Jim Willingham, owner of Boulevard Buick-Pontiac-GMC in Long Beach, Calif., blames Congress' obsession with the Clinton sex scandal for the defeat of an NADA-backed title-branding bill last year. But Willingham, the incoming NADA chairman, is unwilling to let the bill die this year.
He explained his strategy and other key issues on his agenda to Staff Reporter Donna Harris. Edited excerpts follow.
What inspired you to seek the NADA chairmanship?
My father was a Baptist minister, and we had a large family. We were always giving. The family had to work together during the Depression. The older ones took care of the little ones.
It was just ingrained in me to be kind to my fellow man and to treat people the way I would like to be treated.
This business has given me and my family so much that I want to give back. I've been giving back since my first board meeting with the Long Beach motor car dealers.
What do you feel you bring to the table as the next NADA chairman?
In my 38 years in the business, I have made tremendous friendships with our factory people. I go hunting with Bob Coletta of Buick.
And the same way with Ross Roberts (of Ford). He was my district manager when I became a Lincoln Mercury dealer. We went on trips together, go fishing and hunting together.
I can pick the phone up and talk to these people.
A year is a really short time. What goals do you have?
There are only really two items that I am working on. I want to continue (outgoing NADA Chairman) Paul Holloway's goals. We have had a difficult time with the manufacturers. We've lost something. That bridge of understanding has been lost.
The (conventional) dealer's world is being turned upside down. There have been leadership changes. General Motors continues to reorganize, change this and change that. With the (launch of the) Ford Retail Network and with dealers selling out to Republic Industries, dealers are frightened.
As a result, dealers have lost that trust (of the manufacturers). Paul Holloway's main goal was to try to rebuild the trust between the dealer and the manufacturer and the communication, the dialogue, between us.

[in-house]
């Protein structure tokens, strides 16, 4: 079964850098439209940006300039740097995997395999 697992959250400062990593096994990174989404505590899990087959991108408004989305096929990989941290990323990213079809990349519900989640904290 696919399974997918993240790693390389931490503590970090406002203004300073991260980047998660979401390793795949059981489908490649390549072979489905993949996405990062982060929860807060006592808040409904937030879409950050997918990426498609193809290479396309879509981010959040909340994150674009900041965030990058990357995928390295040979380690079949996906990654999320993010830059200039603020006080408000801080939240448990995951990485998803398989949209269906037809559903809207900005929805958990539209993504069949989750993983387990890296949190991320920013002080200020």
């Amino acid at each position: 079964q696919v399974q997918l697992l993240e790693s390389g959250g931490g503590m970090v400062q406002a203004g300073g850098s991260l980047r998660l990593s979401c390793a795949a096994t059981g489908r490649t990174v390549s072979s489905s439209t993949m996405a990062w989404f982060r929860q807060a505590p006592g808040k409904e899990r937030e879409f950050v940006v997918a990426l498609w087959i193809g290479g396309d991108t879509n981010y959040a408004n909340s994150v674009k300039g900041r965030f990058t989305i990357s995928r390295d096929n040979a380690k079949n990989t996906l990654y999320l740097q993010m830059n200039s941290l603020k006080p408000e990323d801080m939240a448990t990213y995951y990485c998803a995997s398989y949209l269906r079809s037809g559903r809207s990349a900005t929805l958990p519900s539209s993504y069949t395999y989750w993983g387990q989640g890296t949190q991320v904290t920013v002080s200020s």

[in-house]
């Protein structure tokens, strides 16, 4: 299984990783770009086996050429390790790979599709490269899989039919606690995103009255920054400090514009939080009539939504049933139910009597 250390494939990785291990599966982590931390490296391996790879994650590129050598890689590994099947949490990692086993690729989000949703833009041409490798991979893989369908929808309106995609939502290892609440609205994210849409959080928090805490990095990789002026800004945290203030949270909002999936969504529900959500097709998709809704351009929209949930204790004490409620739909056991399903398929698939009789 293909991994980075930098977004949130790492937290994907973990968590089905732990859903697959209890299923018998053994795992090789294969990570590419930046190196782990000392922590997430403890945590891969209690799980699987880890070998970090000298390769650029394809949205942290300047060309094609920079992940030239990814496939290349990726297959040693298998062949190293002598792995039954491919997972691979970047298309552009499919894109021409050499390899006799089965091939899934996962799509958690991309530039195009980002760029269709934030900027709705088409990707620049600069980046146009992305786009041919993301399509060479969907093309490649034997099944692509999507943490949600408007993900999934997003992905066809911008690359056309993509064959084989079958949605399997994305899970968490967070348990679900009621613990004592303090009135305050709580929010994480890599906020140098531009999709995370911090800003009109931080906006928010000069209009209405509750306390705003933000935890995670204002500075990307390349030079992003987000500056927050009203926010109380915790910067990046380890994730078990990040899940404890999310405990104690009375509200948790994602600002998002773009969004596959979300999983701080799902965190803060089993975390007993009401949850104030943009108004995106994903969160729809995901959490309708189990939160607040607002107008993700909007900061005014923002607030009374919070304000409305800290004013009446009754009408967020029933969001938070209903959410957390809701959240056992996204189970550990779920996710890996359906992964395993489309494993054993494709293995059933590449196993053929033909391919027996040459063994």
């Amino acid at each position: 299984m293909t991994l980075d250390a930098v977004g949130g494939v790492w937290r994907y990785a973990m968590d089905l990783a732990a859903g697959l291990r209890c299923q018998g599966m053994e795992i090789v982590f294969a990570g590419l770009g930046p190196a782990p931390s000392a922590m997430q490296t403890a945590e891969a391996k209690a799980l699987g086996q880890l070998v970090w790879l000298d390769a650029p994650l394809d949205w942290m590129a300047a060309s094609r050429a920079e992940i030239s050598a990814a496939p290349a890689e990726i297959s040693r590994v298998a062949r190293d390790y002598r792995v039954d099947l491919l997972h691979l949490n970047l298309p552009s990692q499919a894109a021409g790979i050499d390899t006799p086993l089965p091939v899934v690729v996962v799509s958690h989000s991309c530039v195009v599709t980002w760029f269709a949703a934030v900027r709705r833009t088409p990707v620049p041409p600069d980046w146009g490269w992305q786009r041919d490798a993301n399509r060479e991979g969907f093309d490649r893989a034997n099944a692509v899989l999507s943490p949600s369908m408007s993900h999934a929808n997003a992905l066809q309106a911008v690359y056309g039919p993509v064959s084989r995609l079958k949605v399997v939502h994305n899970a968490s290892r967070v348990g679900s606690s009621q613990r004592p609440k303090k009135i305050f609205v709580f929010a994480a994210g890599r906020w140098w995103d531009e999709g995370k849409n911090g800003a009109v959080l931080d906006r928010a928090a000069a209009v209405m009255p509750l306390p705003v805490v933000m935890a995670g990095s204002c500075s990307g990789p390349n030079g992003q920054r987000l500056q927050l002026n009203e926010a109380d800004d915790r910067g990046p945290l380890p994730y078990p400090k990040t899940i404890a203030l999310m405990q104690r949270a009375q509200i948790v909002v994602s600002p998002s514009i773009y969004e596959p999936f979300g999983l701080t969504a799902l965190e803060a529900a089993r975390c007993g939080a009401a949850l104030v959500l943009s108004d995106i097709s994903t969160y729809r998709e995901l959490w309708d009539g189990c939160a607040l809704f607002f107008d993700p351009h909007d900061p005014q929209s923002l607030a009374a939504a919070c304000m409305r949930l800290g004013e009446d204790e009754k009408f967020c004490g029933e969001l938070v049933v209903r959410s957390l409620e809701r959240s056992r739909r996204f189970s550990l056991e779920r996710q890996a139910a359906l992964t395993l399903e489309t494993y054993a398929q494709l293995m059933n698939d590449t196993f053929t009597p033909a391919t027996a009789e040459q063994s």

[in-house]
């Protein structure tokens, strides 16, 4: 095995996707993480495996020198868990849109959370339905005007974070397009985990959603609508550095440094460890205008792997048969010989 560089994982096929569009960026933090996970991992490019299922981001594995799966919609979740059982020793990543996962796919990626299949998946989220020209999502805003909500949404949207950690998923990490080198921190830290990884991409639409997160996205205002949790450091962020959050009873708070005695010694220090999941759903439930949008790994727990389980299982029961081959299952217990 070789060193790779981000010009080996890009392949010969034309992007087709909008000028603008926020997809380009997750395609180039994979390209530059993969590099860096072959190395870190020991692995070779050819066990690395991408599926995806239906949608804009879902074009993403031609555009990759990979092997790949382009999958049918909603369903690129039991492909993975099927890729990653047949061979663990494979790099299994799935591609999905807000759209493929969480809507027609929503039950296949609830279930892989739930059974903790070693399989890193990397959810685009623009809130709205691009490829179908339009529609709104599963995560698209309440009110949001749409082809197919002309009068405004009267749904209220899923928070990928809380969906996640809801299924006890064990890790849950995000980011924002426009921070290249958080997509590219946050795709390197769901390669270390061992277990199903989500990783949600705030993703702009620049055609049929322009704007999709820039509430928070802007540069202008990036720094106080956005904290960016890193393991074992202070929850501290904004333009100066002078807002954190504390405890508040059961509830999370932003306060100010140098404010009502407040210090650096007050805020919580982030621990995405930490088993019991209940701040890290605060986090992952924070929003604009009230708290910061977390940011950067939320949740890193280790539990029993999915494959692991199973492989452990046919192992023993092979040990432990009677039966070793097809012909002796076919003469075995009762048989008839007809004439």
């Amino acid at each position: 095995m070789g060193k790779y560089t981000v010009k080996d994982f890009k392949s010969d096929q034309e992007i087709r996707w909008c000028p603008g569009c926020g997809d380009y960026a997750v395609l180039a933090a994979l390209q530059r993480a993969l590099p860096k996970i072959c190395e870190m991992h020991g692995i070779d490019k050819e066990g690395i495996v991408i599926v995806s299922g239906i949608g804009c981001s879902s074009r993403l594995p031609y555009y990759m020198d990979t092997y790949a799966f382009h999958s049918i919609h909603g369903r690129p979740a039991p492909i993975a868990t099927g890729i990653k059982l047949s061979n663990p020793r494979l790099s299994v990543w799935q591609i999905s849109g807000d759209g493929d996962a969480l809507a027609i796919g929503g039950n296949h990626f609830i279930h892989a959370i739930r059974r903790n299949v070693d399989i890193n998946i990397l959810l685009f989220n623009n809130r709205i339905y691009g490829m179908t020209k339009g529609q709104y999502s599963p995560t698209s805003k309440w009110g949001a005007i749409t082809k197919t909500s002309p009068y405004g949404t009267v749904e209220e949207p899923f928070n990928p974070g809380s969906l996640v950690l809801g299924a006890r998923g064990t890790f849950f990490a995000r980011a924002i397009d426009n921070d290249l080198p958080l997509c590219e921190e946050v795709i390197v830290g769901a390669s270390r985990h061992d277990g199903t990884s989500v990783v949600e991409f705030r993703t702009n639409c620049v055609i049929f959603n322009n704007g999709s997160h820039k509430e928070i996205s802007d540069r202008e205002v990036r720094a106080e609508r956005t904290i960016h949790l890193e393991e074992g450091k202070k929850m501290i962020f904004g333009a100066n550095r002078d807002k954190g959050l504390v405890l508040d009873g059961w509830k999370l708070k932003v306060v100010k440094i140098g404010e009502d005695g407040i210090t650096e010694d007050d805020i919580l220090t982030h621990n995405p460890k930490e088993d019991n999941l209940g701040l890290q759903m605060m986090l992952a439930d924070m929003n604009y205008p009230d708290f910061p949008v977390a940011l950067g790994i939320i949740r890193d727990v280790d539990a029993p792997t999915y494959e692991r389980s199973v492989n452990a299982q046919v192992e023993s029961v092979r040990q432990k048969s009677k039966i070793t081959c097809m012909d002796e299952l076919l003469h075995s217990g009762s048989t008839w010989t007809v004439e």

Paul's goal was to rebuild those bridges, and he's done a terrific job. I want to continue that drive to build more bridges of communication and eliminate this mistrust the dealers have for the factories.
What about the second goal?
My goal is to beef up and staff up our government relations office. In our interviews and our surveys with our dealers, they told us three things were on every dealer's mind: Industry relations had to be improved. Government relations had to be improved. Technical training for our technicians and computer training for the rest of our people had to be improved.
We're the only ones that can improve government relations. We have a Capitol Hill office. We have a staff of seven. My goal is to increase it to at least 10, bringing in high-powered lobbyists. This is too much for seven people to handle.
In California, we have four people in our legislative office in Sacramento. We have 80 assembly members. Those four people work that group with a paid lobbyist on top of that. But here (in Washington) we have 435 congressmen and 100 senators, and we have seven people working them.
We tend to be conservative and tend to have more influence with the Republicans than we do with the Democrats, though we've done very well with both sides of the aisle. We need to staff up.
When will the changes start?
We've already added David Regan, a former legislative aide. And we're adding people who can go into the field and work our congressional partners program.
Remember that every congressional district has anywhere from 20 to 100 dealerships. Some of those dealers went to school with the guy (congressman), they go to church with him, they sold him cars, they may have been in business with him. We have every type of connection. What we need to know is who are the dealers who know these congressmen and (we need to) keep an ongoing dialogue with all 435 congressmen through them - and as many senators as we can touch.
We're going to have our staff in the field connecting these people. When we need someone to talk to a congressman about some particular bill regulating us or something we're trying to push through, we want to call these dealers.
Paul Holloway said his biggest disappointment was that the title-branding bill didn't pass. Do you have any ideas on that, on why it didn't pass and on what can be done?